Prices look strong but pro­duc­tion a con­cern

Countryman - - LIVESTOCK -

WA sheep­meat and beef pro­duc­ers are set to en­joy strong prices into next year on the back of a grow­ing global ap­petite for meat and lim­ited sup­plies.

That is the buoy­ant out­look fore­cast in Rabobank’s Global An­i­mal Pro­tein Out­look 2019 re­port, re­leased last week.

But the re­port flagged a warn­ing about the im­pacts of po­ten­tially lower pro­duc­tive ca­pac­ity across Aus­tralia’s na­tional beef herds and sheep flocks as a re­sult of higher than usual culling of breed­ing stock dur­ing 2018. It said any up­side in do­mes­tic pro­duc­tion would de­pend on im­proved sea­sonal con­di­tions in the com­ing year.

Rabobank se­nior an­i­mal pro­teins an­a­lyst An­gus Gi­d­ley-Baird said the re­port fore­cast slower growth in meat pro­duc­tion in most re­gions of the world in 2019, mainly due to trade ten­sions, high feed prices and African swine fever.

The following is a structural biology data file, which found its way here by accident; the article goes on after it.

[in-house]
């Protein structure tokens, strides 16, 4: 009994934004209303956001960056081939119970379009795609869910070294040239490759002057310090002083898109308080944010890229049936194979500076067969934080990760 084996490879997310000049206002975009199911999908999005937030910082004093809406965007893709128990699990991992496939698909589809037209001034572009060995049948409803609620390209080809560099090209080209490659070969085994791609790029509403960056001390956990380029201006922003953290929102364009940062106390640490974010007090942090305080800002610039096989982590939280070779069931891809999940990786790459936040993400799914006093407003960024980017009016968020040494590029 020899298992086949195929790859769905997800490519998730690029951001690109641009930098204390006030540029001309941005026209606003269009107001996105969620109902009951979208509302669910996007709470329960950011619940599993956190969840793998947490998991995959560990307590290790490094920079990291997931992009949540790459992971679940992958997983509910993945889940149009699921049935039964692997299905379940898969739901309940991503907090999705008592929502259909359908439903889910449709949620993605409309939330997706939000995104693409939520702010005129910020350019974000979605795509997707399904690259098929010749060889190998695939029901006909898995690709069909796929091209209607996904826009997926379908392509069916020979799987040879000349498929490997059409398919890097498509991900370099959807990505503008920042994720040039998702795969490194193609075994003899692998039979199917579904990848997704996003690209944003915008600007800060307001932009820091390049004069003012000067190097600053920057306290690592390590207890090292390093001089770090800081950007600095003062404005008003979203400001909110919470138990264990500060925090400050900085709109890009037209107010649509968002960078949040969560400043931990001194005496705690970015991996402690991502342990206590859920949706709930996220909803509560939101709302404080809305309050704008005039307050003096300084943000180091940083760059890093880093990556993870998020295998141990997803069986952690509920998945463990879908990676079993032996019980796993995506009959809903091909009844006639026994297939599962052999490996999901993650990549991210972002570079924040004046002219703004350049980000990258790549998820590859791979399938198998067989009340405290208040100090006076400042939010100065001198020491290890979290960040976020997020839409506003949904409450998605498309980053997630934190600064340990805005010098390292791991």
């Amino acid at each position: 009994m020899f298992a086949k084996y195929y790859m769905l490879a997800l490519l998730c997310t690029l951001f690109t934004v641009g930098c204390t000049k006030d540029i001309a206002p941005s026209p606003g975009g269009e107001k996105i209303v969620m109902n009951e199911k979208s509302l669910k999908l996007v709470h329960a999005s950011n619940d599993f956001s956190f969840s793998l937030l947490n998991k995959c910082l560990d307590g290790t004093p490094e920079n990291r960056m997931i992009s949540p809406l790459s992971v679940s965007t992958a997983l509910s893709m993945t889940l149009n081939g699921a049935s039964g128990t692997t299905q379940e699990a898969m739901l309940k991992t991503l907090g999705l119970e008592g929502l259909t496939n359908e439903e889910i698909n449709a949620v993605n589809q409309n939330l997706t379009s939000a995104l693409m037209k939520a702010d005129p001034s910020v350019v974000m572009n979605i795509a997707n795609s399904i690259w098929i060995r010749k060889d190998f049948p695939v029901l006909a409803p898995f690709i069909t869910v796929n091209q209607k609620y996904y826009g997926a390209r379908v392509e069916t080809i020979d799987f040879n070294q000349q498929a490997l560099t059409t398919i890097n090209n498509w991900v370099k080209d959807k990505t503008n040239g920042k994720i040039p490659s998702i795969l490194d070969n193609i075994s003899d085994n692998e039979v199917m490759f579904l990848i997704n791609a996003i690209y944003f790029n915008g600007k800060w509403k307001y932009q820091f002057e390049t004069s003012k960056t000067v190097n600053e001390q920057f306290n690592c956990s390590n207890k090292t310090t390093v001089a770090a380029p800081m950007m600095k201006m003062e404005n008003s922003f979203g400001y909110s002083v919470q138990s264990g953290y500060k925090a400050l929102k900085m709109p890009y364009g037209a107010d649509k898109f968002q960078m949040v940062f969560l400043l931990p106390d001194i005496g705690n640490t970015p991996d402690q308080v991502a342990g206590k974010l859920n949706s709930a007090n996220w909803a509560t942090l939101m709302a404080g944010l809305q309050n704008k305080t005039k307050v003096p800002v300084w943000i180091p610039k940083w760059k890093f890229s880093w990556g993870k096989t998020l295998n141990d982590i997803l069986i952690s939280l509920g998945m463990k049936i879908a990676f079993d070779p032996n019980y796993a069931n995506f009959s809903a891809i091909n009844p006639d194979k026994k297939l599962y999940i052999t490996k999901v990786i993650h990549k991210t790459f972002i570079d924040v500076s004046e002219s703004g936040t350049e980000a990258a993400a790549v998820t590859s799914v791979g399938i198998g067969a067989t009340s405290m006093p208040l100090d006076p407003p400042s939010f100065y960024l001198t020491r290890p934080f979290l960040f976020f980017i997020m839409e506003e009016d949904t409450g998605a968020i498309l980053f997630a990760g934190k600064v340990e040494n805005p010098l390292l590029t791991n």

“Global an­i­mal pro­tein pro­duc­tion, pri­mar­ily beef, pork and poul­try, is ex­pected to ex­pand by just over one mil­lion tonnes in 2019 to about 500 mil­lion tonnes,” he said. “This is well be­low the fiveyear av­er­age growth rate.”

For Aus­tralia, re­strained global pro­duc­tion could be pos­i­tive for prices, es­pe­cially fin­ished lambs and cat­tle, ac­cord­ing to the Rabobank re­port. New Zealand’s ex­pected low­est lamb kill on record was ex­pected to help sus­tain Aus­tralia’s sheep­meat prices in 2019.

Mr Gi­d­ley-Baird said Aus­tralian cat­tle num­bers were ex­pected to re­main very low after heavy de­stock­ing be­tween 2013 and 2016, and then again dur­ing the dry con­di­tions of 2018. “There will be lower vol­umes avail­able for feed­lots and pro­cess­ing and, with­out sub­stan­tial rain, 2019 will test many pro­duc­ers al­ready deal­ing with lim­ited and ex­pen­sive fod­der sup­plies,” he said.

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